Another resident at Rosedale Terrace is Abu Slehchy (46) with his wife, 10-year-old son and four-year-old daughter. He pays a monthly rent of €1,200. Slehcy said he is being evicted for "health and safety" reasons, but as he is currently suffering with heart problems and glaucoma, he feels being evicted will pose more of a risk to him than remaining where he is.

"We are living for a long time peacefully in this apartment building. Suddenly, they want to evict us. Mainly, it is for profit. Rent is a little bit down, so they'll kick out us and bring somebody else with a higher rate," he said.

"If they kick out us I don't know. I am risking my life. Because of health and safety reasons, they have to repaint it and they say there's health and safety issues but I am feeling the other way. When they start to kick me out, it will be my health and safety at risk, not where I am now. Out on the street, a car could hit me and I'll be killed.

"Living there isn't actually health and safety, because when I go out in the street, I have no home. Especially I have heart problems so I am out of work for a while. I have stent. I have glaucoma. I was working and after a while I fall down and I had to go to the hospital.

"I am managing my diet and my heart, I have to follow a diet of food I can eat, so if I go living in a hotel or somewhere I'll be losing my life. I am struggling to return to work, but when I return to work there will be other problems.

"My wife is working not so far, I am also working not so far so we will lose the job also if we go further. My kids have loads of friends around there, so they don't want to move. They have a school just a few yards away. It will change everything," he added.

Also protesting was Harry Harun (30), a tenant living at Richmond Drive, for €1300 a month.

He said: "Obviously, it's a disgrace and with the whole process of gentrification industries in the town as a whole, I just don't see anything changing in the near future and it's terrifying.

"Some of us can find something else, but this is not the way housing is sold in any place in Europe. With Dublin booming all these years it's just unsustainable. With this sort of approach i don't see how the growth of the city can continue.

"Just this morning you could see people removing things from the houses just down the street. The whole thing is just appalling. We don't know when the time is going to come for us, " he said.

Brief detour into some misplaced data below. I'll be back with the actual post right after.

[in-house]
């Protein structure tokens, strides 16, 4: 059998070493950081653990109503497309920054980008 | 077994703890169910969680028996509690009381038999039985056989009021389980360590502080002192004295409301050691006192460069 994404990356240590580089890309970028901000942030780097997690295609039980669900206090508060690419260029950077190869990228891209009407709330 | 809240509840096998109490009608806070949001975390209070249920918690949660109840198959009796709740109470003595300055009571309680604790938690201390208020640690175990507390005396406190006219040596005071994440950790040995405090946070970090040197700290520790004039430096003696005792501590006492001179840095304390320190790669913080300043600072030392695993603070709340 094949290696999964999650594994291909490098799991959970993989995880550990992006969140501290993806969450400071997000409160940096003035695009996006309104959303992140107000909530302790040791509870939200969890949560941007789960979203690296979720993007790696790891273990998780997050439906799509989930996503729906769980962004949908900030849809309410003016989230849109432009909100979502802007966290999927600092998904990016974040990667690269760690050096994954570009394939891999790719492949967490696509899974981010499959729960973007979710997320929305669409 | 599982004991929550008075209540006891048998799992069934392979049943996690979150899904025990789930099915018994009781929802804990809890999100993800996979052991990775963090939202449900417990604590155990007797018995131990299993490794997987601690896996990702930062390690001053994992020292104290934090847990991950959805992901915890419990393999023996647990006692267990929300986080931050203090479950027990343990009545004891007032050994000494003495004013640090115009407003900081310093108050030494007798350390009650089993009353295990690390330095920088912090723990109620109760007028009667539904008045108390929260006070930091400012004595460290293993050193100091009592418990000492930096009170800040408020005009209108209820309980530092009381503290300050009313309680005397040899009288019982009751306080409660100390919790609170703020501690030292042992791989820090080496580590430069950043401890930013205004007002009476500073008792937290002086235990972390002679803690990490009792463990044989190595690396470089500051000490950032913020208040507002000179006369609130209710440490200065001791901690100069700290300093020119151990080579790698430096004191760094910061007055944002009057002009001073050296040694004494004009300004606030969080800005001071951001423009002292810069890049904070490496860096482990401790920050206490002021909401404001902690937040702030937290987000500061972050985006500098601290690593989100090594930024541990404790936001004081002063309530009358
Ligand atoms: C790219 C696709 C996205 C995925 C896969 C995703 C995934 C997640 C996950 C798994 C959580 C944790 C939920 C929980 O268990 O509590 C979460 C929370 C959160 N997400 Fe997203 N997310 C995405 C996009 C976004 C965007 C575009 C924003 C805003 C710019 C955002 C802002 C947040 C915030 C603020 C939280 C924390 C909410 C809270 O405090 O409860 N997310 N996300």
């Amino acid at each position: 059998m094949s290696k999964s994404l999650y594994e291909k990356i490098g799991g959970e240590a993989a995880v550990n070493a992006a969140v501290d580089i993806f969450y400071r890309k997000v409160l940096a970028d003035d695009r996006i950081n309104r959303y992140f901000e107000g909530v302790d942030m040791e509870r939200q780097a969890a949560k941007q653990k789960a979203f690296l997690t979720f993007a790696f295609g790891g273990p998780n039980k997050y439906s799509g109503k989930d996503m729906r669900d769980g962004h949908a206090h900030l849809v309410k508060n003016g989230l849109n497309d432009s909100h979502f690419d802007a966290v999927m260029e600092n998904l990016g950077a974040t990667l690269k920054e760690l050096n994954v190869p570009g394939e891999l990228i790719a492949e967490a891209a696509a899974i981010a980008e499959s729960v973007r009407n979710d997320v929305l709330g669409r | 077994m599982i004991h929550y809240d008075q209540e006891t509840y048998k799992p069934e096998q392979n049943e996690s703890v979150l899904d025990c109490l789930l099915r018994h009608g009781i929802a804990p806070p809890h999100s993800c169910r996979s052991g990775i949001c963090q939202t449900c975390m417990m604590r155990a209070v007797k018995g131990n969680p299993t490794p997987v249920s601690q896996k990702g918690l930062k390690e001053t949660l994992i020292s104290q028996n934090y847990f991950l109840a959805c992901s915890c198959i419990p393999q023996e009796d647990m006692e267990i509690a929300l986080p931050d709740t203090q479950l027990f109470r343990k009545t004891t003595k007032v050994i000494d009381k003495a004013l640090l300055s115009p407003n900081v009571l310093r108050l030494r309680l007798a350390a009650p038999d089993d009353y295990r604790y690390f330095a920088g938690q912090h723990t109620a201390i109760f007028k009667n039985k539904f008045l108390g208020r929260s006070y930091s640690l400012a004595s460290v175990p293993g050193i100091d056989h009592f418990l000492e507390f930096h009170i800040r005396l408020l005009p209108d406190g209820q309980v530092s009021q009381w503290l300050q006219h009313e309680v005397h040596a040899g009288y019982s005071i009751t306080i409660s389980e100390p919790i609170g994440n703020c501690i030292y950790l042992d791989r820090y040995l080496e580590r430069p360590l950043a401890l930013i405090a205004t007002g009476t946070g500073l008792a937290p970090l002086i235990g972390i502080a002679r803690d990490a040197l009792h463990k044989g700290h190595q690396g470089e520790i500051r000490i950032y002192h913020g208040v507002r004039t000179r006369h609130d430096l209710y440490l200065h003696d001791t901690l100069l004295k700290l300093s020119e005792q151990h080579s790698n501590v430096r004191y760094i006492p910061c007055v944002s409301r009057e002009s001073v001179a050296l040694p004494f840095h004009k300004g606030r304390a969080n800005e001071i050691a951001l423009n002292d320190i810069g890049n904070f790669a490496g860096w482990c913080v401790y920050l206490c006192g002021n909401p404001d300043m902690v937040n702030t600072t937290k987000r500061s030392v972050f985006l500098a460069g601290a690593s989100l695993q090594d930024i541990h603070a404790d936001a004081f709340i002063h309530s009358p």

People Before Profit TD, Richard Boyd Barrett told the behaviour of the vulture fund is "barbaric".

"It's barbaric behaviour, they don't seem to care about the human cost and stress, hardship and anxiety of families that could be turfed out onto the street. It's shocking," he said.

"The government have to do something. They have to intervene to stop these kind of evictions. They have to immediately close down the loopholes in the residential tenancy legislation. In particular, the substantial refurbishment loophole and the loophole that allows them to evict tenants if they sell."

Peter Dooley, a spokesman for the voluntary Dublin Renters Union organisation based in Portobello, said the same landlord is trying to evict more than 50 families living at Rosedale Terrace in Dublin 8 as well as tenants at the Georgian-era terrace houses at 53 to 58 Richmond Street in Portobello and 15 Grove Park in Rathmines.

"One woman was so terrified of being evicted that she went into emergency accommodation," he said.

Yesterday’s protest outside the offices of Val Issuer DAC was the second one in just over a month. In August , 50 of the families facing eviction demonstrated against what they claim is a "reno-viction."

They held up posters of the company’s director Sean O’Sullivan with the words Evicting Families across the front, accompanied by a picture of a vulture. Mr O’Sullivan was not available when contacted for comment.